Skin-Healing Medicines

Infused Oils

Infused oils are made by infusing herbs in oil, rather than alcohol as in tinctures. The infusion technique works to transfer the healing properties of herbs to oils. Infused oils are excellent for massage; as skin or bath oils; or as a basis for balms and salves, which I’ll explain in the next section. Never ingest these oils.

Infused oils are easy to make. Choose any type of vegetable or carrier oil, other than petrochemical-based oils such as baby oil or mineral oil. It is also best to avoid oils that break down quickly when exposed to heat, such as flaxseed oil. I prefer olive oil or sweet almond oil, which can be warmed to encourage the transfer of healing compounds from the herb matter to the oil.

You can make many types of infused oils, but two of the most common are St. John’s wort and calendula oils. St. John’s wort oil, made from the flowers of the plant, can be used for treating bruises, swellings, hemorrhoids, scars and sprains. It is also recommended as a topical treatment for eczema. Avoid sun exposure for a few hours after using this oil on your skin as it can cause photosensitivity. Calendula oil, also made from the flowers of the plant, aids wound healing and alleviate various skin conditions.

Making herbal infused oils is particularly suited for the delicate flowers and leaves of plants. Simply add fresh flowers or leaves to a jar and fill it with oil, such as sweet almond oil, apricot kernel oil, almond oil or olive oil. You’ll want enough plant matter to ensure the medicinal value of the infused oil, but not packed so tightly that the oil cannot penetrate the plant material. The plant material must be completely submerged in the oil to prevent mold from forming. Label and date the jar, including the herb and the oil used. Allow the infusion to rest for two weeks, shaking the bottle periodically to encourage the infusion process. After two weeks, strain the herbs from the oil, squeezing out any remaining oil with clean hands. Cap and label the jar, and store away from light and heat.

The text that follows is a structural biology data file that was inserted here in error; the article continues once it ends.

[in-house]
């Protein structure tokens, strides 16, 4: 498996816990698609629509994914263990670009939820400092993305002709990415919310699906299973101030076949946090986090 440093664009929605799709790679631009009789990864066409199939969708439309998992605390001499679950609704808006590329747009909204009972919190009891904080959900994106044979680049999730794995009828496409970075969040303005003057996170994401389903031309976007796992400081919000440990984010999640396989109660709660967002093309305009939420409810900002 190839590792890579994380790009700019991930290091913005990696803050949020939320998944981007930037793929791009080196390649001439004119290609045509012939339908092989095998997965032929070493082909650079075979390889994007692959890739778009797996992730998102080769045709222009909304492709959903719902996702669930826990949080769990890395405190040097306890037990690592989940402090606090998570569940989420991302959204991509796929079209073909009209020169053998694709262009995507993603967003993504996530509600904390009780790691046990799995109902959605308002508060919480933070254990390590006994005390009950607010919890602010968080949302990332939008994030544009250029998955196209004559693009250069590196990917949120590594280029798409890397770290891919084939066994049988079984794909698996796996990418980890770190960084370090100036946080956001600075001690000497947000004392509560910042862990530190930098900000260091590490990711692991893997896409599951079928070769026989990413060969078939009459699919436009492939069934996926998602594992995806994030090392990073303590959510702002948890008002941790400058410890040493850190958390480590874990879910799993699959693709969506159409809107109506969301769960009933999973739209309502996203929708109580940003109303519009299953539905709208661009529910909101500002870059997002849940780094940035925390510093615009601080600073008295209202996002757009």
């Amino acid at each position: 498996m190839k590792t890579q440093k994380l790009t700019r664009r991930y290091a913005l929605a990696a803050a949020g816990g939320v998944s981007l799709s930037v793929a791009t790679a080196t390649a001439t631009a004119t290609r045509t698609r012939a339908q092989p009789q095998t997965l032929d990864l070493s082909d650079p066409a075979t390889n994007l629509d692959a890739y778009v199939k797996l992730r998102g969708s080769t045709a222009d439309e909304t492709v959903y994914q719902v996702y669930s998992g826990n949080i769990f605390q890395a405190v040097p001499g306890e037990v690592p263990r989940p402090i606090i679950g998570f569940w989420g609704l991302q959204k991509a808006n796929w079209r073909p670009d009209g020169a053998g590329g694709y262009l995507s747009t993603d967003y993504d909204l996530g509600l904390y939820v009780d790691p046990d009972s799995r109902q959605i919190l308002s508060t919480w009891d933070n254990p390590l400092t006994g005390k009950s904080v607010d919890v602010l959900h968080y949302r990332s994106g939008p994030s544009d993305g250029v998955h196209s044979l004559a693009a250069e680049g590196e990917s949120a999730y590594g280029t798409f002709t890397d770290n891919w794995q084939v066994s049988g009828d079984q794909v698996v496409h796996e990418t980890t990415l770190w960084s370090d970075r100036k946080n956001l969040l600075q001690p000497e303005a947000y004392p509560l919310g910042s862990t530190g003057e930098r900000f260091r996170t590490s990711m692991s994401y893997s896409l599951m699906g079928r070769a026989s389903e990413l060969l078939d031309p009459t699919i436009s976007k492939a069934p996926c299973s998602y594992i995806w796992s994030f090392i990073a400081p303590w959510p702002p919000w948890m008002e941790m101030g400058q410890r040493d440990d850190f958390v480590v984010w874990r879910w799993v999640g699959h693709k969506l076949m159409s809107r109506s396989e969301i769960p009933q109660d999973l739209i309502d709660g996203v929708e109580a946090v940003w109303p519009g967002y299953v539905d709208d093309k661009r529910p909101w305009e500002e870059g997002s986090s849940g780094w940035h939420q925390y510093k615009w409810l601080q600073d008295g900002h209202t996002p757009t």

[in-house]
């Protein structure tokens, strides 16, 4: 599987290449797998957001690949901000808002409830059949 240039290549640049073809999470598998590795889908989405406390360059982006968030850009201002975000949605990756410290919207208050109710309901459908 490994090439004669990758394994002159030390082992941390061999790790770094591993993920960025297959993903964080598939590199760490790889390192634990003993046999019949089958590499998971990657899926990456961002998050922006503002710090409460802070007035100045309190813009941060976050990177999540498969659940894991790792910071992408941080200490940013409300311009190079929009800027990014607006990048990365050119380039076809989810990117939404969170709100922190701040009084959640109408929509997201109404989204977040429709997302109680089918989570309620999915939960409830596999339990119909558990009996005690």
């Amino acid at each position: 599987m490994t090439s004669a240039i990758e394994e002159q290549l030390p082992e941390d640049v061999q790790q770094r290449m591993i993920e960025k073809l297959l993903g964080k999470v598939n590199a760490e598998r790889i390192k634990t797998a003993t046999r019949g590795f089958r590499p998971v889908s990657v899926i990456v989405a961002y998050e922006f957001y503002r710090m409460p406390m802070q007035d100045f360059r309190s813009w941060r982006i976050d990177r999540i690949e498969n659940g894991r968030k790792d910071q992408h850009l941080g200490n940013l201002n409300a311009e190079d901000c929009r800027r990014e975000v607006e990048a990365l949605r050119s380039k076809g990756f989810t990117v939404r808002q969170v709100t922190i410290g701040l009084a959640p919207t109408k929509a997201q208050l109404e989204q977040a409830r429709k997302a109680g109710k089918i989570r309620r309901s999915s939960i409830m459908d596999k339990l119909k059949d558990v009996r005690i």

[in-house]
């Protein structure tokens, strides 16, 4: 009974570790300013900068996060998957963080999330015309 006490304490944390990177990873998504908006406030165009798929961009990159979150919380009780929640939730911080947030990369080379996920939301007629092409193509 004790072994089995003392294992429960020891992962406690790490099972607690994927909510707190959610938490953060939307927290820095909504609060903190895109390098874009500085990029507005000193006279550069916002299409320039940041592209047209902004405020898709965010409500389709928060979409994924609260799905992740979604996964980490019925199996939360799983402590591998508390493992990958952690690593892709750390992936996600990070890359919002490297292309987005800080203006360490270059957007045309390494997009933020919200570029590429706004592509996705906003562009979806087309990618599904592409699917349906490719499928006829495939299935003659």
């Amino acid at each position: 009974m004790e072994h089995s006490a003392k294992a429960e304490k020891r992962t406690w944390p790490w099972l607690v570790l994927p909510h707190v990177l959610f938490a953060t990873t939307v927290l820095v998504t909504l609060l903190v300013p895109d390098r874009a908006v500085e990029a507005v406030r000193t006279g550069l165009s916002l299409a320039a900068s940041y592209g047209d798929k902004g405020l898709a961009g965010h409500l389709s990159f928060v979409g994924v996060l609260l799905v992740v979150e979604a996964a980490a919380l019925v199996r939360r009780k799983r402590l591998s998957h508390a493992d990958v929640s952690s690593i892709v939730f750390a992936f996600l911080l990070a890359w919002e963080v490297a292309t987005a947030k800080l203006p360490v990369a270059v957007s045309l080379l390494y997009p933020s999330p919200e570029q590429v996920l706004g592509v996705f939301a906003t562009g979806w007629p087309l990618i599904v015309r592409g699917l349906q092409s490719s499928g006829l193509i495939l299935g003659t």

Salves

Salves are basically herbal balms or ointments made by thickening herbal oil infusions with melted beeswax. Most health-food stores sell plain beeswax, which can be shaved with a potato peeler or grated with a cheese grater and then melted over low heat. You can also buy beeswax pastilles, which are ready to melt. Be sure to avoid other types of wax, as they are made of petroleum byproducts.

Allow two tablespoons of shaved, melted beeswax to one cup of infused oil after the herbal material has been strained off. Melt the oil and beeswax over low heat, preferably in a double-boiler, to prevent overheating. Stir regularly. Remove from the heat as soon as the beeswax is melted and well-incorporated into the oil. Immediately pour into small, shallow jars, tins or lip balm containers. Let cool undisturbed to allow the ointment to set. Use for skin irritations and other skin conditions, and for dry or chapped lips. Similar to herbal infusions, calendula, and St. John’s wort is excellent choices to use in salves.

Poultices

A poultice is a paste made with herbs that are applied to the skin. It is typically applied while hot or warm, except when made with herbs that are naturally chemically hot, such as chilies or ginger. To make a poultice, fill a natural-fiber cloth bag with powdered or chopped fresh herb matter. Tie it closed, and then place it in a bowl of hot water just long enough to soak and heat the herb. Remove it from the water, and apply to the affected area until the poultice has cooled and until you experience some relief. Reheat and reapply the poultice. It is best to use a fresh poultice each day.

Poultices are particularly effective in soothing aching or painful joints or muscles, as is the case with ginger. Calendula helps bruises and damaged skin, while echinacea boosts the immune system to help heal long-lasting wounds.

Some of My Favorite Healing Herbs

All of the herbs listed here are safe and effective. However, before making specific remedies of your own, make sure to research the herb you plan to use to ensure you’re using the right parts and amounts, as well as contraindications that may apply specifically to you and your circumstances.

• Calendula (Flowers): Skin healer extraordinaire
• Chamomile (Flowers): Relaxant and dental antimicrobial (use tea as a mouthwash)